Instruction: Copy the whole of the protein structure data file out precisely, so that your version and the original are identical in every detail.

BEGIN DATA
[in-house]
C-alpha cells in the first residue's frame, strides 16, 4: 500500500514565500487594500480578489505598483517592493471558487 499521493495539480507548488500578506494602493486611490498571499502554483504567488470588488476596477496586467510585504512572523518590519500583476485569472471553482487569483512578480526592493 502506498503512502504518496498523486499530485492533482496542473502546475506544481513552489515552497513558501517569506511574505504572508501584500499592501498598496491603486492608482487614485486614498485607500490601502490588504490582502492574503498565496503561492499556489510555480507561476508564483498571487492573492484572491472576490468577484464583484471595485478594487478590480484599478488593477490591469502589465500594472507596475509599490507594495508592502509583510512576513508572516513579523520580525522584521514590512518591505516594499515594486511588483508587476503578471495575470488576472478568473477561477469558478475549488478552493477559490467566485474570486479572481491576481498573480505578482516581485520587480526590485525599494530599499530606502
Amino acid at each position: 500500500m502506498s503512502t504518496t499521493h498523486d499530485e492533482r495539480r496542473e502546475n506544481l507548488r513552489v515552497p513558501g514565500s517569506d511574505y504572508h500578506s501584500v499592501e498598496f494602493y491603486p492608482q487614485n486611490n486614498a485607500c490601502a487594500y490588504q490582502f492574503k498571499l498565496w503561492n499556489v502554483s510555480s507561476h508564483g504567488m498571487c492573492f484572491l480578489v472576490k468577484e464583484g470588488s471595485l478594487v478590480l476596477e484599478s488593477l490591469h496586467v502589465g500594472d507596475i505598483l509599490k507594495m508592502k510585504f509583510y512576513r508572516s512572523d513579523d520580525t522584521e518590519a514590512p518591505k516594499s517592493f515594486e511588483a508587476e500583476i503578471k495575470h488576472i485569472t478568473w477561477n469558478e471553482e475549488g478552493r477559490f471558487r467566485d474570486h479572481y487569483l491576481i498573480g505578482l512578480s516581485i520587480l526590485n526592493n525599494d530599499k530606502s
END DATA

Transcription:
[in-house]
C-alpha cells in the first residue's frame, strides 16, 4: 500500500514565500487594500480578489505598483517592493471558487 499521493495539480507548488500578506494602493486611490498571499502554483504567488470588488476596477496586467510585504512572523518590519500583476485569472471553482487569483512578480526592493 502506498503512502504518496498523486499530485492533482496542473502546475506544481513552489515552497513558501517569506511574505504572508501584500499592501498598496491603486492608482487614485486614498485607500490601502490588504490582502492574503498565496503561492499556489510555480507561476508564483498571487492573492484572491472576490468577484464583484471595485478594487478590480484599478488593477490591469502589465500594472507596475509599490507594495508592502509583510512576513508572516513579523520580525522584521514590512518591505516594499515594486511588483508587476503578471495575470488576472478568473477561477469558478475549488478552493477559490467566485474570486479572481491576481498573480505578482516581485520587480526590485525599494530599499530606502
Amino acid at each position: 500500500m502506498s503512502t504518496t499521493h498523486d499530485e492533482r495539480r496542473e502546475n506544481l507548488r513552489v515552497p513558501g514565500s517569506d511574505y504572508h500578506s501584500v499592501e498598496f494602493y491603486p492608482q487614485n486611490n486614498a485607500c490601502a487594500y490588504q490582502f492574503k498571499l498565496w503561492n499556489v502554483s510555480s507561476h508564483g504567488m498571487c492573492f484572491l480578489v472576490k468577484e464583484g470588488s471595485l478594487v478590480l476596477e484599478s488593477l490591469h496586467v502589465g500594472d507596475i505598483l509599490k507594495m508592502k510585504f509583510y512576513r508572516s512572523d513579523d520580525t522584521e518590519a514590512p518591505k516594499s517592493f515594486e511588483a508587476e500583476i503578471k495575470h488576472i485569472t478568473w477561477n469558478e471553482e475549488g478552493r477559490f471558487r467566485d474570486h479572481y487569483l491576481i498573480g505578482l512578480s516581485i520587480l526590485n526592493n525599494d530599499k530606502s